Mon, Aug 03, 2009 - Page 1 News List

HK distributor pulls Taiwanese film from MIFF

NO ‘MIAO MIAO’A DPP legislator deplored China’s meddling in the arts and said Taiwanese and the rest of the world should learn a lesson from this


The Taipei Economic and Cultural Office (TECO) in Australia said in a statement that it was “surprised and regretful” that Fortissimo, the Hong Kong-based distribution company of the movie Miao Miao (渺渺) by Taiwanese director Cheng Hsiao-tse (程孝澤) and with mostly Taiwanese actors had pulled the movie from the Melbourne International Film Festival (MIFF).

“The withdrawal is the result of the recent boycott by the authorities of the People’s Republic of China … against the Melbourne International Film Festival,” the statement said. “This has nothing to do with Taiwan, which supports the presentation of the film, freedom of expression and human rights.”

The office said that “the arts are a special medium that should be above politics and political dictates.”

“TECO firmly believes that it is wrong to boycott this international cultural event because of political differences,” it said. “TECO feels very disappointed that the Australian public will be unable to see Miao Miao.”

Meanwhile, TECO confirmed that two Taiwanese short films, Joyce Agape (喜樂愛加倍) and The Pursuit of What Was, would still participate at the film festival.

Democratic Progressive Party Legislator Chen Ting-fei (陳亭妃) said the film industry — as well as other industries — could learn a lesson from the incident.

“What we can learn from this is that being ruled by an authoritarian regime, China is an unreliable source of funding. Whether it’s the film industry or any other industry, we should never depend on it for funding,” Chen said.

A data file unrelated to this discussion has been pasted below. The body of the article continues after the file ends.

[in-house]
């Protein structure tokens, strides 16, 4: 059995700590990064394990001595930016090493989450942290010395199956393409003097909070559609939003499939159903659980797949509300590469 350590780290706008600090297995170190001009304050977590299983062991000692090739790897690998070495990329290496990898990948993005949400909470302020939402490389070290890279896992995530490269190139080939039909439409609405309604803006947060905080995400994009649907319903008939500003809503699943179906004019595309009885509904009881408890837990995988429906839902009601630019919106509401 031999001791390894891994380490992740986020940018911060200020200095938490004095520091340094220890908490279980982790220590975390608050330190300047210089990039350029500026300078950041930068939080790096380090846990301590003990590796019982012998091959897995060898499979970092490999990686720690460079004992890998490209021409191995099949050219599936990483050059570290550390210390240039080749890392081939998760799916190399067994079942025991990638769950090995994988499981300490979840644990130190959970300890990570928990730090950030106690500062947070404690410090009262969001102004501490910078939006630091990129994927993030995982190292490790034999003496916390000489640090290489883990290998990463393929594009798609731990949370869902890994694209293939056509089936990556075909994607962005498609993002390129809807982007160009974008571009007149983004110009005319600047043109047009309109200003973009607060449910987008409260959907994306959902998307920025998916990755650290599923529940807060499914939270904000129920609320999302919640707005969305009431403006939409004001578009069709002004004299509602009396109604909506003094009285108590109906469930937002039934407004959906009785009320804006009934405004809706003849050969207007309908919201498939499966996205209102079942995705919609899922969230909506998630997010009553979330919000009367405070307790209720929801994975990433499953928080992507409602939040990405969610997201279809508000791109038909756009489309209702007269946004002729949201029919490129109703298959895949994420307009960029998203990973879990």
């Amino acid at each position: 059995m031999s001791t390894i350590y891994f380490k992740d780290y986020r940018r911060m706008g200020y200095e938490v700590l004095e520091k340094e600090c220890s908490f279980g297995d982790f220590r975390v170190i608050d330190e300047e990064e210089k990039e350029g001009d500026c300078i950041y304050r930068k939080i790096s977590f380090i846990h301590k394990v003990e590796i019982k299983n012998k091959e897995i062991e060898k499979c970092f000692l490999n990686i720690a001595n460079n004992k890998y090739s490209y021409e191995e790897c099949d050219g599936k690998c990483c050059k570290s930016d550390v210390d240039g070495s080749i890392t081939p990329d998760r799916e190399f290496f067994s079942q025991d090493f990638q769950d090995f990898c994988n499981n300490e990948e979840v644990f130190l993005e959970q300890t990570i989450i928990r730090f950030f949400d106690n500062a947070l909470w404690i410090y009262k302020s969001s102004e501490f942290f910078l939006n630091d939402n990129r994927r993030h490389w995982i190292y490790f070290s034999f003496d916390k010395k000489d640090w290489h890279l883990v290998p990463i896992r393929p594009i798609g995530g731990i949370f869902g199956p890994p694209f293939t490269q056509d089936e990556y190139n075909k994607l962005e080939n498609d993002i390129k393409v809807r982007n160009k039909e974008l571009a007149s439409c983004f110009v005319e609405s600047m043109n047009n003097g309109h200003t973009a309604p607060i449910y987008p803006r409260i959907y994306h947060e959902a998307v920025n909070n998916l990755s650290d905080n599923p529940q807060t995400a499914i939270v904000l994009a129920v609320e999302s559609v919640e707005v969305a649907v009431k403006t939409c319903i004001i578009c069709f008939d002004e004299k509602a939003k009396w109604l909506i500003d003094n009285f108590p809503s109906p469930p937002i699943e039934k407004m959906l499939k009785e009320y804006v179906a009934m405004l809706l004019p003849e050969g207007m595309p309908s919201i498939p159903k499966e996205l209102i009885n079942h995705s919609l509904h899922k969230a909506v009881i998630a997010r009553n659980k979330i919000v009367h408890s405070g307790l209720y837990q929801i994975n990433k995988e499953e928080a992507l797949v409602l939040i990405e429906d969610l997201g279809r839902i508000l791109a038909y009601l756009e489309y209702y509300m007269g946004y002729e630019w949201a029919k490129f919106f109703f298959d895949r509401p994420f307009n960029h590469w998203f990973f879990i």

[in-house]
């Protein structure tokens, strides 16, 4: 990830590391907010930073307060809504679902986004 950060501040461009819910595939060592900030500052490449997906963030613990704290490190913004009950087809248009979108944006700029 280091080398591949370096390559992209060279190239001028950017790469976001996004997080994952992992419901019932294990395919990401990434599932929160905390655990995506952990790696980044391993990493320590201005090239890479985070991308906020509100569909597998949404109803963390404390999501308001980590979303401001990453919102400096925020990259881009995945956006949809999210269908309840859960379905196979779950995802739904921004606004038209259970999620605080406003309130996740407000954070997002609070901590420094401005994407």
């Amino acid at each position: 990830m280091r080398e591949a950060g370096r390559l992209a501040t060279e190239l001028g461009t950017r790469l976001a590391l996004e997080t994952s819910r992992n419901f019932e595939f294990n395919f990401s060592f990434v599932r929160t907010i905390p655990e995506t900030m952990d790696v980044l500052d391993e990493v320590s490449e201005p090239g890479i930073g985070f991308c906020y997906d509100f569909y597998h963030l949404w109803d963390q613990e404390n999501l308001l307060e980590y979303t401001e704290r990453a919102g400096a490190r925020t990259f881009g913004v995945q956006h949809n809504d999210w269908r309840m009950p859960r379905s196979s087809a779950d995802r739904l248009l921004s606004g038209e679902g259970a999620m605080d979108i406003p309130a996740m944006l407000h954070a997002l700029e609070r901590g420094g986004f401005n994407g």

Chinese Nationalist Party (KMT) Legislator Lu Hsueh-chang (呂學樟) said it would be difficult for the film industry to avoid working with production companies from any specific country because cultural industries transcend boundaries and cross-strait cooperation is in vogue.

“If it’s a production by a Hong Kong-based company, it’s up to the company to decide what to do and it should try to rid itself of political intervention,” Lu said. “After all, it’s the Hong Kong-based company that has to shoulder the losses from withdrawing from the film festival.”

The reactions came after the organizers of the film festival announced on Friday that they were left without any Chinese-language movies after a boycott by directors in a row over exiled Uighur leader Rebiya Kadeer.

Mounting tensions about the visit of Kadeer, of the World Uighur Congress, have now led seven directors to pull their work from the festival in a dispute that has also seen Hong Kong withdraw its sponsorship.

Six films were originally scheduled — all sold out — but now the director of a seventh title that was to have plugged a hole created by the boycott has also pulled his work.

“[The directors] are against Rebiya Kadeer coming out and the film [about her life] screening at the festival,” festival spokeswoman Louise Heseltine said.

Heseltine said the withdrawal of the films, the most recent of which occurred on Tuesday, was a “major inconvenience” for the festival, forcing ticket refunds and massive rescheduling.

She said the organizers had never considered bowing to pressure from Beijing to pull Ten Conditions of Love, a documentary about Kadeer’s life, from the festival program.

Nor had they entertained not hosting her as a guest on Wednesday at a screening of the film, Heseltine said.

“There’s no way the festival would not screen the film,” she said, adding: “She’s definitely coming out.”

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